- New theory and understanding of how liquid nano-jets breakup into droplets
- Computer simulations of molecules show how droplets from a "nano-tap" would differ from those produced by a household tap 1 million times larger
- Researchers at the University of Warwick have re-written the classical 19th century text-book theory of breakup to capture dominant nanoscale physics
- Applications are to emerging 21st century nano-technologies: next generation ink-jet printing, drug delivery, and lab-on-chip devices that diagnose infections and diseases in situ
Droplets emanating from a molecular "nano-tap" would behave very differently from those from a household tap 1 million times larger - researchers at the University of Warwick have found. This is potentially crucial step for a number of emerging nano technologies, e.g., manufacture of nano-sized drug particles, lab-on-chip devices for in situ diagnostics, and 3D printers capable of nanoscale resolution.
Molecular simulations of liquid jets, akin to a stream of water pouring out of a nano-tap, have been used by researchers at the University of Warwick to probe the nanoscale production of droplets. The reduction in scale from the household jet is equivalent to that of Big Ben being shrunk to the size of a human hair!
The breakup of jets has a classical theory, devised by Rayleigh and Plateau in the 19th century, but this was found to be inadequate at the nanoscale, where one cannot ignore the inherent jostling of molecules that produces nano-waves on the liquid's boundary. The new theory developed captures these nano-waves and can accurately predict the production of nanodroplets.
This theory predicts that droplets are easier to produce at the nanoscale than from the household tap, with nano-waves acting to breakup jets that would be classically stable.
Prof. Duncan Lockerby from the School of Engineering at the University of Warwick comments:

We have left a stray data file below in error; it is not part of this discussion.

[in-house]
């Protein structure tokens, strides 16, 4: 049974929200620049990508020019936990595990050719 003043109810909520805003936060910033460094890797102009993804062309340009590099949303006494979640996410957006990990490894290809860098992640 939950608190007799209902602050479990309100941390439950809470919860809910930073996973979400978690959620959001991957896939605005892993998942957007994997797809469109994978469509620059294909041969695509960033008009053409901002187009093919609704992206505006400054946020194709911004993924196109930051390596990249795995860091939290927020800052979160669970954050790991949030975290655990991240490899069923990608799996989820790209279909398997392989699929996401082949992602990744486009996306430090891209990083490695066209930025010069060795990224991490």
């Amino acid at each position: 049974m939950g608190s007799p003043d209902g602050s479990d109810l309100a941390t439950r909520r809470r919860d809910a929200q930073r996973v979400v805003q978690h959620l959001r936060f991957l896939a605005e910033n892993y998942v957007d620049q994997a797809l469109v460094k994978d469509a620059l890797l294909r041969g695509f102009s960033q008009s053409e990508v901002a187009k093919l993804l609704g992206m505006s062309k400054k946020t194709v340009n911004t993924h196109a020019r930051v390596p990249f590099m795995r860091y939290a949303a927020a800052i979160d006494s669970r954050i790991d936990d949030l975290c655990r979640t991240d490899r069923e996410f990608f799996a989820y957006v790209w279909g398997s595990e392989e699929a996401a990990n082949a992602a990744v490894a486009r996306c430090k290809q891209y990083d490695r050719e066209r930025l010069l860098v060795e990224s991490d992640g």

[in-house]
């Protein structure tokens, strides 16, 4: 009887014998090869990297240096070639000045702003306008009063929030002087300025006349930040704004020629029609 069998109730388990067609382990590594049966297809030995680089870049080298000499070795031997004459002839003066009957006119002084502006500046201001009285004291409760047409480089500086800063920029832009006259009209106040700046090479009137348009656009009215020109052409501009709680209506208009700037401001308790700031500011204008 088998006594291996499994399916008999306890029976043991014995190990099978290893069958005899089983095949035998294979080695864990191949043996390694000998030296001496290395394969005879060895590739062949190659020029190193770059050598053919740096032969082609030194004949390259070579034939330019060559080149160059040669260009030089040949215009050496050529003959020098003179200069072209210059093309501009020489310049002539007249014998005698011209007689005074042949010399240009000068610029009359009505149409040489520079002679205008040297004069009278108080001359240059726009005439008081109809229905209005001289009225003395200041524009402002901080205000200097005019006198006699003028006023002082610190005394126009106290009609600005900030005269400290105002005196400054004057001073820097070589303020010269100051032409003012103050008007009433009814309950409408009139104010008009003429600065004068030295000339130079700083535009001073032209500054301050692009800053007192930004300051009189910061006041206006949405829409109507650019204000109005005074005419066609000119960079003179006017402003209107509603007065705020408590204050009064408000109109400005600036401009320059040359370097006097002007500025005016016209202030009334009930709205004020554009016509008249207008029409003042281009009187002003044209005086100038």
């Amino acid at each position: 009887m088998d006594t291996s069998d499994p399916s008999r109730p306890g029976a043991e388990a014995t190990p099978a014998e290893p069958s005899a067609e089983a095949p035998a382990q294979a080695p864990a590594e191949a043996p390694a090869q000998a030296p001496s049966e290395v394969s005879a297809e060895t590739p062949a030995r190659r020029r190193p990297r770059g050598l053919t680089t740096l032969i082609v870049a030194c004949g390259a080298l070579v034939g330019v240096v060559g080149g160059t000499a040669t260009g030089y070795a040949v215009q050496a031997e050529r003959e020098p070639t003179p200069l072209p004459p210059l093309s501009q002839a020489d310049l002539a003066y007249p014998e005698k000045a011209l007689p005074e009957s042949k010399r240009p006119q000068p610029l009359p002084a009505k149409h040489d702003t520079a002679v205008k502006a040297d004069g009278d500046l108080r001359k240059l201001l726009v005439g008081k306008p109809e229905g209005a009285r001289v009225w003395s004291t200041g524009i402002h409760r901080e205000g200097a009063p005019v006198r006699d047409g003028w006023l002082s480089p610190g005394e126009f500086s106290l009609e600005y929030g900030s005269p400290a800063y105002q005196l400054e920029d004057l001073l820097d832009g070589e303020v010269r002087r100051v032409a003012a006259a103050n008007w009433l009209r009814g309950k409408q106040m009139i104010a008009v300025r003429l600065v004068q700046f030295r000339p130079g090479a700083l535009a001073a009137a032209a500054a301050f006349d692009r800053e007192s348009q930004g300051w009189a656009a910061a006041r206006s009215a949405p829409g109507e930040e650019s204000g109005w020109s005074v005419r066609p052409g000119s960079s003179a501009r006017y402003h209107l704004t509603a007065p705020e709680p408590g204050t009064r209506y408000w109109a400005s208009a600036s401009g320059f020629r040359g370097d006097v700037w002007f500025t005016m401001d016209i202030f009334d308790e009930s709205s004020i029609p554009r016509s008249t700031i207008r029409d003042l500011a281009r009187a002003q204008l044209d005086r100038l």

"Our research is concerned with developing new understanding for emerging nanoscale technologies, using simulation for design techniques, and this research exemplifies this effort with potential applications in manufacturing and healthcare."
Dr James Sprittles from the Mathematics Institute at the University of Warwick comments:
"It has been wonderful to work on a problem whose classical solution I teach to 3rd year undergraduates and to develop a new updated theory for application at the nanoscale"
The paper 'Revisiting the Rayleigh-Plateau Instability for the Nanoscale' has been published Open Access as a Rapid Communication in the prestigious Journal of Fluid Mechanics. It has also featured on the Front Cover of Volume 861 and is currently 4th Most Read Article.
Notes for editors:
High-res image available at: https://warwick.ac.uk/services/communications/medialibrary/images/february2019/md_cylinder3.gif
The paper 'Revisiting the Rayleigh-Plateau instability for the nanoscale' has been published in JFM Rapids and is available to view at: https://www.cambridge.org/core/services/aop-cambridge-core/content/view/3E1DF0F54F5C3BE949F510284A5F82DA/S0022112018009503a_hi.pdf/_div_class__title__Revisiting_the_Rayleigh_Plateau_instability_for_the_nanoscale__div_.pdf
The research is supported by grants from the Leverhulme Trust and the Engineering and Physical Sciences Research Council (EP/N016602/1, EP/P020887/1 & EP/P031684/1).
Chengxi Zhao is a PhD student funded by Warwick's Chancellor's Scholarship.
About the Department of Maths: The University of Warwick's Mathematics Institute was ranked 3rd in the UK by the 2014 REF (Research Excellence Framework) - with more than 90% of research activity assessed as either internationally excellent or world leading.
The research environment at Warwick is rated by REF 2014 as the very best in the UK for mathematical sciences (achieving the maximum possible score of 100% at 4*).
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